Summer holidays are almost up, lockdown is easing up in most areas and schools are gearing to have children back in classrooms. But it won’t be the same. Other than the hyper hygiene that is practiced at every moment in life at the current minute (excessive hand washing and limited touching when it comes to children) schools will likely have in place the following procedures to keep children safe and healthy:
- staggered start and finish times
- classes or whole year groups learning in “protective bubbles” to minimise the number of contacts they have during a school day
- the avoidance of assemblies or collective worship with more than one group
- no unecessary sharing
- non-contact physical education, with “scrupulous attention” to cleaning and hygiene.
There will be some parents who read this and find great relief in the new school format and others who cringe at the counter intuitiveness of children not being allowed to play sport, offer their friend a pencil, share lunch or embrace school traditions like class assemblies and school plays. Similarly, there will be children who cannot wait to go back and see their friends in spite of the adjusted school vibe and others who are dreading it. Some children will find it difficult to leave the home and faces that have become a solid constant over the last six months.
There are a couple of things that families will need to deal with before school starts. The first is what ‘new school’ will be like, and the second is the emotional angst that children might experience at the thought (and then the reality) of being separated from their parents and siblings. In both regards, communication is critical. Parents can prepare their children by explaining what school will be like, answering their questions and allowing them to time to process their new environment, which might only ‘hit home’ when they actually get into the classroom in September.
Child and adolescent psychiatrist Dr Hayley Zwanenberg offers some great advice for children feeling the pinch of separation anxiety in the run up to school. Here are her top five tips top helping parents make the adjustment with their children are:
1.Remind them of fun school memories
Talk to your child about all the times that they had fun at school before lockdown and the summer holidays. Reminding them of happy memories and how well they coped without you will help to reaffirm that they can do it, and that school is enjoyable and something to look forward to rather than worry about.
To ease any anxiety, you may also want to meet with people, such as the teachers who will look after your child when the summer holiday ceases, so that your child can refresh their memory of how they do feel safe and comfortable around that adult too. They could even do this over a digital platform to enable some positive interaction if it can’t be done face-to-face.
2.Let them know you’ll be safe
Your child may be worried about your health and exposure to the coronavirus when they think about leaving you to go back to school.
Talk about the things you will be doing when they go back to school, and how you will enjoy them, so that your child knows you will be safe and happy when away from them.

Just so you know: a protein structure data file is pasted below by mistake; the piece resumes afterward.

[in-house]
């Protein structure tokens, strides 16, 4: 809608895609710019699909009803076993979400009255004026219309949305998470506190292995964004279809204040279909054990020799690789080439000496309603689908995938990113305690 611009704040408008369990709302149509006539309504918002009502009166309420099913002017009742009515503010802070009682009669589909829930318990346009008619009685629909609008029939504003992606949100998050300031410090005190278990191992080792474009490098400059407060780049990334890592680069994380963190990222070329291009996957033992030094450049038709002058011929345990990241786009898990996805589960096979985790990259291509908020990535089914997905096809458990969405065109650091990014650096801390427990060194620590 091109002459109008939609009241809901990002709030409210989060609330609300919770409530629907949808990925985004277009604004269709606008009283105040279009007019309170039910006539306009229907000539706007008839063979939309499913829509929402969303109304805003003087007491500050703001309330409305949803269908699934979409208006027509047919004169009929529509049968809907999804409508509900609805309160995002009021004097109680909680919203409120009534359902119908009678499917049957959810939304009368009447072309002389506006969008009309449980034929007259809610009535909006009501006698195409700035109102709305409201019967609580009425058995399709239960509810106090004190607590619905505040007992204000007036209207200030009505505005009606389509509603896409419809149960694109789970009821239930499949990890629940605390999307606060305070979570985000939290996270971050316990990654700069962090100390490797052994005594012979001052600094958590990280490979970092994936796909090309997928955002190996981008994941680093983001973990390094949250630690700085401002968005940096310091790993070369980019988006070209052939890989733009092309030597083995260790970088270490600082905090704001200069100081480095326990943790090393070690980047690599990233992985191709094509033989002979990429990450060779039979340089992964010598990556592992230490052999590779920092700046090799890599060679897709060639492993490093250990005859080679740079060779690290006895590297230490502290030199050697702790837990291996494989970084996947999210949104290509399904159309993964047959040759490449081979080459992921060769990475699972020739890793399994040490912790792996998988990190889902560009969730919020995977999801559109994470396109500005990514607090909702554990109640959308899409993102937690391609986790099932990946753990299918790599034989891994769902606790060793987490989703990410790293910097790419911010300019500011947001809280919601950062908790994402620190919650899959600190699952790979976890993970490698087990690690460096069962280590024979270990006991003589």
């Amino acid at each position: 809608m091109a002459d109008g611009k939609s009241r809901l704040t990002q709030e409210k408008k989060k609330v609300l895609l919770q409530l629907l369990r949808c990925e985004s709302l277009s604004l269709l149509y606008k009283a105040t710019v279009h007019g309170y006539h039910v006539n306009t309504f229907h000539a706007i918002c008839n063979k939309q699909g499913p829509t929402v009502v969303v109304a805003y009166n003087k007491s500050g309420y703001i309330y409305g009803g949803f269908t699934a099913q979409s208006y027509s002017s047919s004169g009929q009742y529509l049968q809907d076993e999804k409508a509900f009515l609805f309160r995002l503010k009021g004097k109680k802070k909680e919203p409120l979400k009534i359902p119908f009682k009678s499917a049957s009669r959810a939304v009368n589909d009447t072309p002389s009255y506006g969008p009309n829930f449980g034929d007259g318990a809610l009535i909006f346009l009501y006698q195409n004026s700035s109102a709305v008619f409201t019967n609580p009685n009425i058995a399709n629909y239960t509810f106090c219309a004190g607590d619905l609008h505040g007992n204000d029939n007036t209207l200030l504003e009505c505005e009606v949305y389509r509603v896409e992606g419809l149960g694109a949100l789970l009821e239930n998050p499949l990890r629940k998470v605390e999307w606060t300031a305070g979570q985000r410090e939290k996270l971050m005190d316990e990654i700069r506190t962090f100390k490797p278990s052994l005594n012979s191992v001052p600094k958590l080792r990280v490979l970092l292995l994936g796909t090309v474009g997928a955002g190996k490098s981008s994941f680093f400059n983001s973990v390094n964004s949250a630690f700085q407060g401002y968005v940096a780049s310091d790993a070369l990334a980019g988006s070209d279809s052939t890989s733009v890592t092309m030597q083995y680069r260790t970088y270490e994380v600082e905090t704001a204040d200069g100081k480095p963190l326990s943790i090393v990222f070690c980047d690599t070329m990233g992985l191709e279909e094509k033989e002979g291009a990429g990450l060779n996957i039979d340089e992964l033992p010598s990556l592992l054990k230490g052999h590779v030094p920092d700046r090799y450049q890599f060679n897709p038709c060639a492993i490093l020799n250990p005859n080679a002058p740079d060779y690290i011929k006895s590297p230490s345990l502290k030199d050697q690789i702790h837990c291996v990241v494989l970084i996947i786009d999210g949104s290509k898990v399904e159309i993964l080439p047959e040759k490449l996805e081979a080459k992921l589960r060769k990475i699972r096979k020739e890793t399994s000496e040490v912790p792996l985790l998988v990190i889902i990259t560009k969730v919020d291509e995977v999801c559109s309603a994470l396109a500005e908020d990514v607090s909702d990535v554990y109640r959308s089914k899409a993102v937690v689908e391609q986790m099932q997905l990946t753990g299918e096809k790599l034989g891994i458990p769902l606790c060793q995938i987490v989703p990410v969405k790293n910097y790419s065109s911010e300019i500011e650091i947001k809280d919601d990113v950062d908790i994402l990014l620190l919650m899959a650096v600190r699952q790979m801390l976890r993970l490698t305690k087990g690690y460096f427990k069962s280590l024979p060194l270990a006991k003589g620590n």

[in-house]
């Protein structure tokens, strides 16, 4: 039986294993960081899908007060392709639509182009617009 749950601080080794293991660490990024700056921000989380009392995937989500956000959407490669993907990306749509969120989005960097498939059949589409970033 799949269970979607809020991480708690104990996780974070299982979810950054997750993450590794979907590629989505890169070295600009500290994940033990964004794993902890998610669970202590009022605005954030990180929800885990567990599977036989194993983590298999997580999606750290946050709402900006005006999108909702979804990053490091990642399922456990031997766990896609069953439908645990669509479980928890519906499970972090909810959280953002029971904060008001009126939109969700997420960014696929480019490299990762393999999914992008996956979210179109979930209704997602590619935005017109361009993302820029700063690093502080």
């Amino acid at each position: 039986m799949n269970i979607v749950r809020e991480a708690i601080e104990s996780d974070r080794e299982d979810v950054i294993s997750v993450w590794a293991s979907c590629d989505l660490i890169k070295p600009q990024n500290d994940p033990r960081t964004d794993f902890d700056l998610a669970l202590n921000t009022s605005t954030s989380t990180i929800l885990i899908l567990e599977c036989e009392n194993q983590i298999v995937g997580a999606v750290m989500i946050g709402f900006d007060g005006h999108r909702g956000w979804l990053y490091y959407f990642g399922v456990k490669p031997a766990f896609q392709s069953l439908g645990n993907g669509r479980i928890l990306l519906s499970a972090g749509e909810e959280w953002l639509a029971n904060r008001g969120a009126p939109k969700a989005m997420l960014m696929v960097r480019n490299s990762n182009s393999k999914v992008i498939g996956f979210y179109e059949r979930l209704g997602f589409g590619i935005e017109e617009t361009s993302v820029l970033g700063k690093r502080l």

3.Spend time away from your child for brief periods of time
An abrupt change to the child’s environment is a risk factor for separation anxiety disorder. Suffering from anxiety can affect a child in numerous ways including their classroom behaviour, academic performance and social interactions.
Before they go back to school, start separating from your child for brief periods, leaving them with one parent or an older sibling if appropriate while you pop out.
You may want to start by leaving them for half an hour or so and gradually building up to the length of a school day. This will help your child to get used to being without their parent, and recognising that nothing will go wrong if there is a little bit of separation.
4.Encourage them to spend time with friends
During lockdown, social distancing will have meant some friendships will have deteriorated because children have been unable to see each other.
While adhering to government guidelines, allowing children to meet up with old friends can be very helpful. Encourage your child back into the outside world again as much possible within the rules. You may want to suggest meeting with their friends at a park or in a garden and encouraging them to run around at a distance from you and other parents. This will help them to get used to not always having parents in close proximity.
5.Teach them breathing techniques
For children who still suffer from anxiety at the idea of separation, teach them how to calm themselves when they are feeling nervous, by looking at breathing techniques online. If a child can learn to calmly breathe when anxious, they soon learn that they can manage their anxiety themselves, and bring it down quite easily.
Kids Matter is a programme that engages with families and young children before crisis point – it strengthens families by giving mums and dads the tools to be competent, confident parents or caregivers. To get involved, as a volunteer or by financially supporting our programme, please contact us at firstname.lastname@example.org.